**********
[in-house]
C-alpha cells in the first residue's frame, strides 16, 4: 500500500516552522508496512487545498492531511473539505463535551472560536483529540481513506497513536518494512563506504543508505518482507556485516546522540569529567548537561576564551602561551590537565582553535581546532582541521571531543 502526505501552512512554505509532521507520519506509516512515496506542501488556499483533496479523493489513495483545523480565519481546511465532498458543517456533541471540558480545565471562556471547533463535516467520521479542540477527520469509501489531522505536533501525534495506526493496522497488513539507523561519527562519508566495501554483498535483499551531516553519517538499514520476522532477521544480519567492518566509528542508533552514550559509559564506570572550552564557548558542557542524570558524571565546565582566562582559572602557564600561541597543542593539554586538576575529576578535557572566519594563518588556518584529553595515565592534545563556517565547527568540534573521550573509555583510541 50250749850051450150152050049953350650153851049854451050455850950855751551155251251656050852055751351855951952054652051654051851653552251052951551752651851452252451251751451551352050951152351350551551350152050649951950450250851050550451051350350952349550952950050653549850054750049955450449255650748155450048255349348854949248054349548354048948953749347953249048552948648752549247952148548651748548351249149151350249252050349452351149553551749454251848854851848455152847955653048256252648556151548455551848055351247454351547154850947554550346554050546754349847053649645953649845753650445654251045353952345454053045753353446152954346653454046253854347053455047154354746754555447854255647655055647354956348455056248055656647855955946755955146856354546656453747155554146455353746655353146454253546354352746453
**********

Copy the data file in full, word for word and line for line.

[in-house]
C-alpha cells in the first residue's frame, strides 16, 4: 500500500516552522508496512487545498492531511473539505463535551472560536483529540481513506497513536518494512563506504543508505518482507556485516546522540569529567548537561576564551602561551590537565582553535581546532582541521571531543 502526505501552512512554505509532521507520519506509516512515496506542501488556499483533496479523493489513495483545523480565519481546511465532498458543517456533541471540558480545565471562556471547533463535516467520521479542540477527520469509501489531522505536533501525534495506526493496522497488513539507523561519527562519508566495501554483498535483499551531516553519517538499514520476522532477521544480519567492518566509528542508533552514550559509559564506570572550552564557548558542557542524570558524571565546565582566562582559572602557564600561541597543542593539554586538576575529576578535557572566519594563518588556518584529553595515565592534545563556517565547527568540534573521550573509555583510541 50250749850051450150152050049953350650153851049854451050455850950855751551155251251656050852055751351855951952054652051654051851653552251052951551752651851452252451251751451551352050951152351350551551350152050649951950450250851050550451051350350952349550952950050653549850054750049955450449255650748155450048255349348854949248054349548354048948953749347953249048552948648752549247952148548651748548351249149151350249252050349452351149553551749454251848854851848455152847955653048256252648556151548455551848055351247454351547154850947554550346554050546754349847053649645953649845753650445654251045353952345454053045753353446152954346653454046253854347053455047154354746754555447854255647655055647354956348455056248055656647855955946755955146856354546656453747155554146455353746655353146454253546354352746453